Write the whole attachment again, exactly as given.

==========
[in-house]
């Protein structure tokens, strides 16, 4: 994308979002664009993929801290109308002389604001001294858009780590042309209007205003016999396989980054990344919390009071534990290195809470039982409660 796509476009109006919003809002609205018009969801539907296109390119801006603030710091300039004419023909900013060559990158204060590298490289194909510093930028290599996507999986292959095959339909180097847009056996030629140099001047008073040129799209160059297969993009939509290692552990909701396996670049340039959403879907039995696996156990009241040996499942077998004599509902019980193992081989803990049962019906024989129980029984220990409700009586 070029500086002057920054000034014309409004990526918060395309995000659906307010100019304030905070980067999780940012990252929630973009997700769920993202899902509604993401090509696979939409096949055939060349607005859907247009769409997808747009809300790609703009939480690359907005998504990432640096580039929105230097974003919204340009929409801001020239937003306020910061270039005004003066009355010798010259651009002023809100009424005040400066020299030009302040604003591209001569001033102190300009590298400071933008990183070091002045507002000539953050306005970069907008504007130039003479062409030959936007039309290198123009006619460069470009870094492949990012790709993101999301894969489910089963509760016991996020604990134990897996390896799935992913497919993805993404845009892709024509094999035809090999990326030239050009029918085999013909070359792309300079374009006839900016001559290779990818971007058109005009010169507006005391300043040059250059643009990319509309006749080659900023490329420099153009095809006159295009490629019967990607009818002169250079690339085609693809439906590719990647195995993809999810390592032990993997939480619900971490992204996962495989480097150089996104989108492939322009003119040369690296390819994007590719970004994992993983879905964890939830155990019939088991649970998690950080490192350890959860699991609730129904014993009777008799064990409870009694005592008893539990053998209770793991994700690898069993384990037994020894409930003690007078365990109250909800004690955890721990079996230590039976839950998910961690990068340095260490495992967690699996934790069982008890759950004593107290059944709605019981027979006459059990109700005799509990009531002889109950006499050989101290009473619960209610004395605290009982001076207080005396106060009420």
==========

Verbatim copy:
[in-house]
């Protein structure tokens, strides 16, 4: 994308979002664009993929801290109308002389604001001294858009780590042309209007205003016999396989980054990344919390009071534990290195809470039982409660 796509476009109006919003809002609205018009969801539907296109390119801006603030710091300039004419023909900013060559990158204060590298490289194909510093930028290599996507999986292959095959339909180097847009056996030629140099001047008073040129799209160059297969993009939509290692552990909701396996670049340039959403879907039995696996156990009241040996499942077998004599509902019980193992081989803990049962019906024989129980029984220990409700009586 070029500086002057920054000034014309409004990526918060395309995000659906307010100019304030905070980067999780940012990252929630973009997700769920993202899902509604993401090509696979939409096949055939060349607005859907247009769409997808747009809300790609703009939480690359907005998504990432640096580039929105230097974003919204340009929409801001020239937003306020910061270039005004003066009355010798010259651009002023809100009424005040400066020299030009302040604003591209001569001033102190300009590298400071933008990183070091002045507002000539953050306005970069907008504007130039003479062409030959936007039309290198123009006619460069470009870094492949990012790709993101999301894969489910089963509760016991996020604990134990897996390896799935992913497919993805993404845009892709024509094999035809090999990326030239050009029918085999013909070359792309300079374009006839900016001559290779990818971007058109005009010169507006005391300043040059250059643009990319509309006749080659900023490329420099153009095809006159295009490629019967990607009818002169250079690339085609693809439906590719990647195995993809999810390592032990993997939480619900971490992204996962495989480097150089996104989108492939322009003119040369690296390819994007590719970004994992993983879905964890939830155990019939088991649970998690950080490192350890959860699991609730129904014993009777008799064990409870009694005592008893539990053998209770793991994700690898069993384990037994020894409930003690007078365990109250909800004690955890721990079996230590039976839950998910961690990068340095260490495992967690699996934790069982008890759950004593107290059944709605019981027979006459059990109700005799509990009531002889109950006499050989101290009473619960209610004395605290009982001076207080005396106060009420």